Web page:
Adrian Adams

September 30, 2020

Uncle Ray
When we both were just toddlers you lovingly gave us our nicknames. Both of us had a special connection with you.
Every time we say our prayers that you wrote to the goodnight or goodbye ritual of a kiss and a bop we will be reminded of you and your love.

We will miss you!
We love you!
Here is your kiss and a bop!
Macman and Munchkin

Adrian Adams

September 29, 2020

Uncle Ray / Chief Where do I begin?
I have never written about the man who started as my uncle but became so much more then most uncles that I referred to him as dad many times of the years.
Along the way he became Chief. I am not sure when and where that started but it always seemed fitting to me.
You were the person I turned to from a early age.
Whether it was falling down a flight of stairs as a young boy to falling off a horse. To laying a motorcycle down or wrecking a car, it was always you I looked to.
You were the one I could go to no matter what.
I always knew you would listen, understand, give me honest answers and certainly give me direction.
You were the first call in times of trouble and the first call in times of joy. Well, many of my life's joys you were there for so no need to call.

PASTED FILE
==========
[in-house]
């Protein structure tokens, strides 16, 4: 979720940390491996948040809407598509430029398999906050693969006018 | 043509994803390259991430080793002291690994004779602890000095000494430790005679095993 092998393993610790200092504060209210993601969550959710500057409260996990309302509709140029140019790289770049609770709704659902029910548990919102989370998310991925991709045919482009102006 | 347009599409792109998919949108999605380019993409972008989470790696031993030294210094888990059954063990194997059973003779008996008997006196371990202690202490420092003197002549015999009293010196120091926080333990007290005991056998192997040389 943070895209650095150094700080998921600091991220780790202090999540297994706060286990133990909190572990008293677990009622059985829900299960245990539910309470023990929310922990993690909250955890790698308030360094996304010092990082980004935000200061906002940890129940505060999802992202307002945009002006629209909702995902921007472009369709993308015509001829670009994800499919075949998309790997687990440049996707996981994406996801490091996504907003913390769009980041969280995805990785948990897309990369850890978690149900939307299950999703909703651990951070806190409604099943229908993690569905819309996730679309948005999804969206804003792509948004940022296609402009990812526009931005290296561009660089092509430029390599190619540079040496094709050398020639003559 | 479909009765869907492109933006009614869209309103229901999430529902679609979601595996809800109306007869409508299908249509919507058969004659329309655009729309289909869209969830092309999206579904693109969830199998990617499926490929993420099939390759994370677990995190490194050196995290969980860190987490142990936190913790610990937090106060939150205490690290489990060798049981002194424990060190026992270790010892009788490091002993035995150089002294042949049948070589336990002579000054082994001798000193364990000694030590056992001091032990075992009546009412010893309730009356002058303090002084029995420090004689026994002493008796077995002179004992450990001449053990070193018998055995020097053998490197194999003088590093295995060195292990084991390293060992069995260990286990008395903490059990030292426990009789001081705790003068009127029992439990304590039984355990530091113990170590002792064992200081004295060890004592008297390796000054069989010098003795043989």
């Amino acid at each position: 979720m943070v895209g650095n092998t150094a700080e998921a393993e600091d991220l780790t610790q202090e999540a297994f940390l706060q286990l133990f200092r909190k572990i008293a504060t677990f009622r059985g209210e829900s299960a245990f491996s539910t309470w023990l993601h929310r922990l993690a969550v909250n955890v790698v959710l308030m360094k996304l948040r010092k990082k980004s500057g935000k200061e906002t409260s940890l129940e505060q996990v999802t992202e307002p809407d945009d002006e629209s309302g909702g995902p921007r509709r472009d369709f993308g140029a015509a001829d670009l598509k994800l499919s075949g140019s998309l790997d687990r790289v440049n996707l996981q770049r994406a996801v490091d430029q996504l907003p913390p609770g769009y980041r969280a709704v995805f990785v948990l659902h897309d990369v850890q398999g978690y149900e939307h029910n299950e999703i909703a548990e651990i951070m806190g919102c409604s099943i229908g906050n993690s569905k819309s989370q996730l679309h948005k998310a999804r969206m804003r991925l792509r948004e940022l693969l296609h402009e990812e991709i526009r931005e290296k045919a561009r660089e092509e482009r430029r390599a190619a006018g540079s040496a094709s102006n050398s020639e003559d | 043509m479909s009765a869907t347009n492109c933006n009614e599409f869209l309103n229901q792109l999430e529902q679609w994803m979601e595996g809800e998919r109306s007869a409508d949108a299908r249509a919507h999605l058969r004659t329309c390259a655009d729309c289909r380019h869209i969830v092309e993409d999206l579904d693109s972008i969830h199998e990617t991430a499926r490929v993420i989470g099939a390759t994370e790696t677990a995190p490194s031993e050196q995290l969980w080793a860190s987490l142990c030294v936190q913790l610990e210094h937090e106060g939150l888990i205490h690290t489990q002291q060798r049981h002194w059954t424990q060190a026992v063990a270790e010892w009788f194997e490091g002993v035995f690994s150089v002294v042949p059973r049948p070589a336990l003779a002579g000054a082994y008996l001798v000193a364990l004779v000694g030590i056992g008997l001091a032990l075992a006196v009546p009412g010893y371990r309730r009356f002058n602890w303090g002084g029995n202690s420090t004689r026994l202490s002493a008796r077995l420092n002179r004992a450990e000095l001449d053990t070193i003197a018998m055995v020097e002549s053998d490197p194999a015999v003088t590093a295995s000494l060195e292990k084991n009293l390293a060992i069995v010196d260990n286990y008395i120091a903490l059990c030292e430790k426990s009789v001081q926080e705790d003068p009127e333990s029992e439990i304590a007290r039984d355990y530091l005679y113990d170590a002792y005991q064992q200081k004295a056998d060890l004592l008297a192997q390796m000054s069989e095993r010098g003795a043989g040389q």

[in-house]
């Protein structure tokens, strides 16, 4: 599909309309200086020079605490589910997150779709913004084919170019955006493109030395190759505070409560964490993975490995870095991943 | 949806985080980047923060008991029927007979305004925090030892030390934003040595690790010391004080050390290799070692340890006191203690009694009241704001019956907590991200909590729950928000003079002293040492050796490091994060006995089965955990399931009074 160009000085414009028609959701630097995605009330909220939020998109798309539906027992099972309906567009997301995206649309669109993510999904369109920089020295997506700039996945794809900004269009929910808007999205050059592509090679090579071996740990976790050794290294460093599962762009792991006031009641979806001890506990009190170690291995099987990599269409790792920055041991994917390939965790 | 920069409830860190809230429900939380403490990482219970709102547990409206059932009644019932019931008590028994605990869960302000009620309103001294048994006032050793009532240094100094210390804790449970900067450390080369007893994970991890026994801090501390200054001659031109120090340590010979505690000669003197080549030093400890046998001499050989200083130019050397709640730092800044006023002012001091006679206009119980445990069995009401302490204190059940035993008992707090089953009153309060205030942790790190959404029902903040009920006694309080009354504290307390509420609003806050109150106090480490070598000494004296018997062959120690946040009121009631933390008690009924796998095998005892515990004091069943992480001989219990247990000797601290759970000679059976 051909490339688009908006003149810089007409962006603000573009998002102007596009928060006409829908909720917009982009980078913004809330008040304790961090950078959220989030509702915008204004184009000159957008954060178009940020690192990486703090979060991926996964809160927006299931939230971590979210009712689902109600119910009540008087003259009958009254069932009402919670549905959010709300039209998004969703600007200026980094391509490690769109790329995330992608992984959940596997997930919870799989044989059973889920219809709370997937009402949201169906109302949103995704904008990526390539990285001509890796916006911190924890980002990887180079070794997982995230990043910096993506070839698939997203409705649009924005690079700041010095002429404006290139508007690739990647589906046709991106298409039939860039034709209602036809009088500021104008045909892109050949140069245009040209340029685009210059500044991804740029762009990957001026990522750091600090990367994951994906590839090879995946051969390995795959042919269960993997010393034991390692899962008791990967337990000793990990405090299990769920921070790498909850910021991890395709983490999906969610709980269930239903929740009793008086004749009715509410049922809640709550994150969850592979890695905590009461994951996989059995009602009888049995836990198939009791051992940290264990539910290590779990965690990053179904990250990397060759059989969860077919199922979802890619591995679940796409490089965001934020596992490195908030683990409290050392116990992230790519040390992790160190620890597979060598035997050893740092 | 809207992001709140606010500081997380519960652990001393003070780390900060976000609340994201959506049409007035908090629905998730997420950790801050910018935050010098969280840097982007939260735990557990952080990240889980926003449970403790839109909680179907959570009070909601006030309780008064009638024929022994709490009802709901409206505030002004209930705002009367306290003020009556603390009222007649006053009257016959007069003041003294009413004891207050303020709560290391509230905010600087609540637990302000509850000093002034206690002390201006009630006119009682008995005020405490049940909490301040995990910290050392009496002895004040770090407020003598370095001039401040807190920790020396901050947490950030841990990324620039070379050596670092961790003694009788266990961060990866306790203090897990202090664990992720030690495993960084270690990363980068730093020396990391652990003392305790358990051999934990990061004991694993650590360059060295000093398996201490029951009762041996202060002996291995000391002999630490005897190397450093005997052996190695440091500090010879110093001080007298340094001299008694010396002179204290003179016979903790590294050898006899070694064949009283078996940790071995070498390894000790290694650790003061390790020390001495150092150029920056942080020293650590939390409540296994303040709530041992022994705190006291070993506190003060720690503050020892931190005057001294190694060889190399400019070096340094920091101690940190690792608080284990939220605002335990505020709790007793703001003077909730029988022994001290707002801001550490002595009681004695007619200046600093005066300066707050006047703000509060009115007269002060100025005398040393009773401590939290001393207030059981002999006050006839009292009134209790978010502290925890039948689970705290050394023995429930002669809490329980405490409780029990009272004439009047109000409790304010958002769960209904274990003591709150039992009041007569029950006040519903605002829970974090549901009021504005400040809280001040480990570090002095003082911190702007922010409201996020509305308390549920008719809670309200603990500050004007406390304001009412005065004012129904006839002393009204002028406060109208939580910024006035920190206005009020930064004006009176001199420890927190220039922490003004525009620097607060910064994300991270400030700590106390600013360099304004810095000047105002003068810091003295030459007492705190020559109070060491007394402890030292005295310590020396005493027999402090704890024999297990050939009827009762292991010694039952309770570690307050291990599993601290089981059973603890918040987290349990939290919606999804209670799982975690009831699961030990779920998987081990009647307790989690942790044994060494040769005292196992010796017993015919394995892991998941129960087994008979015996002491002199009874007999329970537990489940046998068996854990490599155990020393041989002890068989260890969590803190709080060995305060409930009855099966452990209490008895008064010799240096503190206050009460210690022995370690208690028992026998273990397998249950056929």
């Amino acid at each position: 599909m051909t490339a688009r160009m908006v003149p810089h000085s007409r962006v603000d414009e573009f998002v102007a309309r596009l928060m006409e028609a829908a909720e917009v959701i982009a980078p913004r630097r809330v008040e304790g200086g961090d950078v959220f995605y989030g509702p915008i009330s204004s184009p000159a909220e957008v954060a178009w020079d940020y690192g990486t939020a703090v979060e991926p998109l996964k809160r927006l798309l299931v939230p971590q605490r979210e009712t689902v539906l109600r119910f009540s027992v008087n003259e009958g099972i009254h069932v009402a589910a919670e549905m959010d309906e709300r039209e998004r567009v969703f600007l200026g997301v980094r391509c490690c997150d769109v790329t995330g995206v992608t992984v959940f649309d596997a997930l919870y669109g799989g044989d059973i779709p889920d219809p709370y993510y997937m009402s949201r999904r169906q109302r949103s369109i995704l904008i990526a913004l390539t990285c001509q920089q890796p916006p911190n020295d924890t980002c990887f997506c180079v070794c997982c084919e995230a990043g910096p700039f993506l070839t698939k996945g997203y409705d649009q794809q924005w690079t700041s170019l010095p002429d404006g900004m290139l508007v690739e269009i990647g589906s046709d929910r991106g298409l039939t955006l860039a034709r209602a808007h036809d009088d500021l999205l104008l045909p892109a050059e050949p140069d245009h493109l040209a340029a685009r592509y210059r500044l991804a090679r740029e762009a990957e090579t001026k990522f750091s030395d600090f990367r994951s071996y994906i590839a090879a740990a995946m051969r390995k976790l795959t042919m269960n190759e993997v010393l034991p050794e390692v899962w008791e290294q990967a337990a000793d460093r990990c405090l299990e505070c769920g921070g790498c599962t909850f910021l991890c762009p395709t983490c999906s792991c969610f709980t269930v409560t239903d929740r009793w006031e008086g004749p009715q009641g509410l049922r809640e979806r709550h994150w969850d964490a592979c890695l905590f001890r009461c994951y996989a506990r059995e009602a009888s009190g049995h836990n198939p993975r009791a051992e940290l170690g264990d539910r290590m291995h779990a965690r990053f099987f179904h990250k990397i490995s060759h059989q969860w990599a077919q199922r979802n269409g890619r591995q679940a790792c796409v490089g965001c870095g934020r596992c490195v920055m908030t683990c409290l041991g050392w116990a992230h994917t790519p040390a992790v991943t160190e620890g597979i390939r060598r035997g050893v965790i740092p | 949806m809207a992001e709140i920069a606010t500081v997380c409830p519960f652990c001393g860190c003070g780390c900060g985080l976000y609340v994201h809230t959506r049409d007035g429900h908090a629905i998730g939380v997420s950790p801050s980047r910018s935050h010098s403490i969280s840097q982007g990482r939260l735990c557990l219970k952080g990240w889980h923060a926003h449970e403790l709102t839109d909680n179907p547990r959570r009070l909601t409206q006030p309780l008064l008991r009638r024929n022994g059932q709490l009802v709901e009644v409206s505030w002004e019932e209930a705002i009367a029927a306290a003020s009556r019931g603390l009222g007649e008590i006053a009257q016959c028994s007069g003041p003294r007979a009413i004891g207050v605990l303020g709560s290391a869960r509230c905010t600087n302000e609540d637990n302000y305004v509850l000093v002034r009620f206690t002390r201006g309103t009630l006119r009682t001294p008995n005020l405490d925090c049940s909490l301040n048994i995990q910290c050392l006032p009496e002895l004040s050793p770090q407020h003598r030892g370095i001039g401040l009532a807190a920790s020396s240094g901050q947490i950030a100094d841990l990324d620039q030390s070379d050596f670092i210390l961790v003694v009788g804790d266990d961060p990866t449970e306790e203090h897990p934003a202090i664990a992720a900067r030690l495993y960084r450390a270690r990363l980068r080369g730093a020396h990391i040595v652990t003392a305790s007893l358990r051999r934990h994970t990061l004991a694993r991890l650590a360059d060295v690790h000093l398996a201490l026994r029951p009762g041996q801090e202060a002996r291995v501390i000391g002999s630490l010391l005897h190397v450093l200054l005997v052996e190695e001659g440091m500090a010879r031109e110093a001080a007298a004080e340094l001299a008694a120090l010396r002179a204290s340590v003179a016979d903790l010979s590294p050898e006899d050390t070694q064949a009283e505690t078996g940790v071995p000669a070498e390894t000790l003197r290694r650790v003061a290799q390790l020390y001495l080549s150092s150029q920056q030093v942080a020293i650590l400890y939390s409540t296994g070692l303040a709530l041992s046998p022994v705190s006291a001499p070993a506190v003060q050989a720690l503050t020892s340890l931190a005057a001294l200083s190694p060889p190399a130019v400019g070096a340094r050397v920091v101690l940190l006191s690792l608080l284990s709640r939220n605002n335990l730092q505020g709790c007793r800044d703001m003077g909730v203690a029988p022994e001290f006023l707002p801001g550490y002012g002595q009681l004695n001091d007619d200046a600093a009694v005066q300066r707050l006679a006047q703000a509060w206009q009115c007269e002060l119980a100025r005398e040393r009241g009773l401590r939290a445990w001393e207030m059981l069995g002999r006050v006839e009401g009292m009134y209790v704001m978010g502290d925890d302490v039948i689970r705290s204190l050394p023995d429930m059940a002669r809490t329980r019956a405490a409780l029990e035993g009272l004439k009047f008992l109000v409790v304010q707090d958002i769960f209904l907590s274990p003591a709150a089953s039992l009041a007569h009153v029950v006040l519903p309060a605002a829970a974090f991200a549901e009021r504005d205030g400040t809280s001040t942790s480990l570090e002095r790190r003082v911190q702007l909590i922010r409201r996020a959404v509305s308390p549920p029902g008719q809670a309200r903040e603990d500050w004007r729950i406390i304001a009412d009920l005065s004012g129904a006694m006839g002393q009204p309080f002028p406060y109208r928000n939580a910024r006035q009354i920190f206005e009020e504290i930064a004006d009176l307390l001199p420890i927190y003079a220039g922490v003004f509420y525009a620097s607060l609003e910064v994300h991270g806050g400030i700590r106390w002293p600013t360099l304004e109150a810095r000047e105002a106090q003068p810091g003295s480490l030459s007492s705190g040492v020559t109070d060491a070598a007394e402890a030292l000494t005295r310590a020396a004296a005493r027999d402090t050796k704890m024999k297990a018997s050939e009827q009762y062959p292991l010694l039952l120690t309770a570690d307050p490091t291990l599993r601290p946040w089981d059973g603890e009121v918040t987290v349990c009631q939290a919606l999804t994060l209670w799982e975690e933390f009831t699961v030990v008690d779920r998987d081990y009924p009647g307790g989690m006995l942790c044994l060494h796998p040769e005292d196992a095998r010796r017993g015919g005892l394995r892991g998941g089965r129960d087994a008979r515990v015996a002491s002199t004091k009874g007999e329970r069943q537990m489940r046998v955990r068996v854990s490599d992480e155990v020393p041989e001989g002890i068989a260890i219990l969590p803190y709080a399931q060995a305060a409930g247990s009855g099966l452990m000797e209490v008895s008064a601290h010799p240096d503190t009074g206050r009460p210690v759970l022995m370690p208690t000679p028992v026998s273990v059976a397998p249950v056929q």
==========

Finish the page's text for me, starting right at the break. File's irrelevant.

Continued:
You walked me through relationship struggles.
You guided me as I thought about marriage.
You were the first person Tammy and I talked to when we found out we were going to be parents.
You were there for every important event in my life.
Graduations / Family Vacations / Wedding / Birth of both kids / Death of my own Dad / Holidays
We had many adventures together over the years.
Wow, did we ever have a blast!
I remember so clearly our late night motorcycle rides after you would have a meeting or I would get off work. We would ride to our favorite diner to have pie and coffee and talk about the day.
The many Bible Saddle Camps over the years.
If it were not for doing Bible Saddle Camp with you I may not have met Tammy and have the joy I have today with my family.
I learned so many things from you over the years. It started with family first. My faith in God. Love. Fatherhood. Being a husband.
There are so many life lessons that I have learned from you that I am sure I don't have the space here to list them all.
I know that my heart aches from missing you already but you are at peace now and for that I am grateful. I love you!

Kent Barth

September 28, 2020

I remember the first time I met Ray how quickly he made me feel welcome. The entire time I knew him, always a handshake and an enthusiastic greeting when I saw him. He had such a great sense of humor. I will miss seeing him introduce Iva as his "first wife".